After lunch, we birded nearby Central Park.  Mary, a trip participant with over 700 ABA area birds, still needed Hermit Warbler.  She got her bird that day at Central Park and amazingly, I found the bird.  Because of my poor vision, I usually have difficulty getting on birds that others find.  So, being the one to actually see the warbler first and help Mary get it was absolutely thrilling.  Next, we went back to Silver Saddle where we found more Hermit Warblers and many other migrants including my life warbler for the trip, MacGillivray’s.

Hermit Warbler

Hermit Warbler

The 26th brought the drive back to Santa Barbara.  We stopped in the charming Danish village of Solvang for lunch and saw Yellow-billed Magpies on our way out of town.  Back in Santa Barbara, we had hoped to see Elegant Terns, but it was one of the few misses of the trip.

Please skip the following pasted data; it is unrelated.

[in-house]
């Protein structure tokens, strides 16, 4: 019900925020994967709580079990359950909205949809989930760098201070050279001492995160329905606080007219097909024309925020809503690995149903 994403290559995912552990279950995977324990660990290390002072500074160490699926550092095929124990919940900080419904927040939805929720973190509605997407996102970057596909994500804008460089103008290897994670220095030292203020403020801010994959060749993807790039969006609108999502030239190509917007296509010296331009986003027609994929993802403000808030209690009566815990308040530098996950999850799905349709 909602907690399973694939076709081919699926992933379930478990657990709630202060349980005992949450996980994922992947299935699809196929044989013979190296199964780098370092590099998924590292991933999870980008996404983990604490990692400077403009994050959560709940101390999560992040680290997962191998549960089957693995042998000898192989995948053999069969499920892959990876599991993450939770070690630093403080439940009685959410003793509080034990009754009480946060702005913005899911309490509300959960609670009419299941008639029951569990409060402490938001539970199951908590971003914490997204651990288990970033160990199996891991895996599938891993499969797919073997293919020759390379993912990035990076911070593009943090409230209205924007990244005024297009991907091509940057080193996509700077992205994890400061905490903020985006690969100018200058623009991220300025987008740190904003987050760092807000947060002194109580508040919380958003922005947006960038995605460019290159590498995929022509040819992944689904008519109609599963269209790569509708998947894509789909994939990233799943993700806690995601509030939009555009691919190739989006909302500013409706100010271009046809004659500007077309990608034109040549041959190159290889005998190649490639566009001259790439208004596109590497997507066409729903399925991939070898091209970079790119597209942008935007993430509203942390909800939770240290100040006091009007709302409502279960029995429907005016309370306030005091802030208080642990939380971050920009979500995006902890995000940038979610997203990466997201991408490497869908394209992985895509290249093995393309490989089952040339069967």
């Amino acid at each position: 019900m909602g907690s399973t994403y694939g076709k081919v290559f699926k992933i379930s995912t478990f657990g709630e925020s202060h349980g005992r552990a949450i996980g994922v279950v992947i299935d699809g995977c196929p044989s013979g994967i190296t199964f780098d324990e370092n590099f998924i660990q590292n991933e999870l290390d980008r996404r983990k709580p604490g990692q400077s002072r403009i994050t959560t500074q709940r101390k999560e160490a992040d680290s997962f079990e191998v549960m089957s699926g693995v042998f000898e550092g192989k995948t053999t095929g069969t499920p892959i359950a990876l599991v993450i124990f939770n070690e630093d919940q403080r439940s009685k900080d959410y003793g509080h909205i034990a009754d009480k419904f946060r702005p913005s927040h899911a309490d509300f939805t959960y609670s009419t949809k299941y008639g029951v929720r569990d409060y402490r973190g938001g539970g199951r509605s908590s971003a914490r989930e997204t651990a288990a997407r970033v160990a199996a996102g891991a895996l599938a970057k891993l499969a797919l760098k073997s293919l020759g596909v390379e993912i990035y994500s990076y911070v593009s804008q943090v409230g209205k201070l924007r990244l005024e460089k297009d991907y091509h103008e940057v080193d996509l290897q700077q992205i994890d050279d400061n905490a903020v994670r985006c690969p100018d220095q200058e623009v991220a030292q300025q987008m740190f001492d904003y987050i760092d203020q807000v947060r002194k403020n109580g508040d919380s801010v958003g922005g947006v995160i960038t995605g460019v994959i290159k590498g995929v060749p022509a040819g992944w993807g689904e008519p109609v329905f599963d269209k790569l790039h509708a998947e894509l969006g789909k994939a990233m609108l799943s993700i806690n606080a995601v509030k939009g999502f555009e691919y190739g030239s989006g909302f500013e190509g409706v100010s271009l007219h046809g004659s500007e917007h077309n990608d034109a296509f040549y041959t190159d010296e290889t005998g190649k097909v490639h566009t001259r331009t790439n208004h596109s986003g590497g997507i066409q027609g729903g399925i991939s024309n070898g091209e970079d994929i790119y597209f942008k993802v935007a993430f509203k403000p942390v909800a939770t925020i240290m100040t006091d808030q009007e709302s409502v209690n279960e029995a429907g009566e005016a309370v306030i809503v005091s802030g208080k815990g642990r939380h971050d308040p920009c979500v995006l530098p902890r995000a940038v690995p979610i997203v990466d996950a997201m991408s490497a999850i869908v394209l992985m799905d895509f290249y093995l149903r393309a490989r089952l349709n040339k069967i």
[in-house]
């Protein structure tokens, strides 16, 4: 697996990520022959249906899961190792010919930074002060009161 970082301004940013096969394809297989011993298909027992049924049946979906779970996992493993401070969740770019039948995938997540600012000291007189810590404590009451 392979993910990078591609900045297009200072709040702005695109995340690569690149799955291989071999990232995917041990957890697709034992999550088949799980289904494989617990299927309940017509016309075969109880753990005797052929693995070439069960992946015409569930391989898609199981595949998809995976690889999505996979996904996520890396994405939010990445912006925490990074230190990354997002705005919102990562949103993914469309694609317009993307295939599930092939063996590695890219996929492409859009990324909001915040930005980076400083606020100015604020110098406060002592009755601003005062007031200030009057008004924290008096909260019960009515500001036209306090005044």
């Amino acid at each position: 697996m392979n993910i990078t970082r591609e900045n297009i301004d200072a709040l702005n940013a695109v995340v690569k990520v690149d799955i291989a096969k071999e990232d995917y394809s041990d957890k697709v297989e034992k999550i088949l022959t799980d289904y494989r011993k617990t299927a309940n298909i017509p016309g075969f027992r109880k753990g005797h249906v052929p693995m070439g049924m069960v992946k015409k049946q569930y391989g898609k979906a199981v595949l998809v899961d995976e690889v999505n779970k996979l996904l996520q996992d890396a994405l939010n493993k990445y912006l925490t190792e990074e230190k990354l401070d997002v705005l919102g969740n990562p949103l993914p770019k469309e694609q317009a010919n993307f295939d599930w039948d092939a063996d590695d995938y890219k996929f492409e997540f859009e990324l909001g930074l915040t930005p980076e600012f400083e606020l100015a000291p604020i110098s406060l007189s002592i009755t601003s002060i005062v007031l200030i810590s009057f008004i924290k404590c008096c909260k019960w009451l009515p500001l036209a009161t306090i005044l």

Our last day of birding was a pelagic trip out of Ventura.  The cocktail of seasickness drugs that worked for me last summer in Florida were no match for the rougher waters of the Pacific.  I was sick for most of the trip.  After I finally stopped throwing up, I just wanted to sit inside with my head on a table.  Even when I heard “Laysan Albatross!”, I could not muster the energy to get up and look for it.  Memories of pain fade with time, though, so I suppose that one day I’ll try a pelagic trip again.

My totals for the trip included 15 countable ABA area birds, California Condor and Rose-ringed Parakeet.  This was a wonderful trip with a nice group of birders and great leadership by Bill Drummond and Dave Hursh.  More of my photos are in my California – April 2013 set on Flickr.  For additional (and better) photos, see Eric Labato’s California 2013 Flicker set.  The trip took place between April 19 and 27, 2013.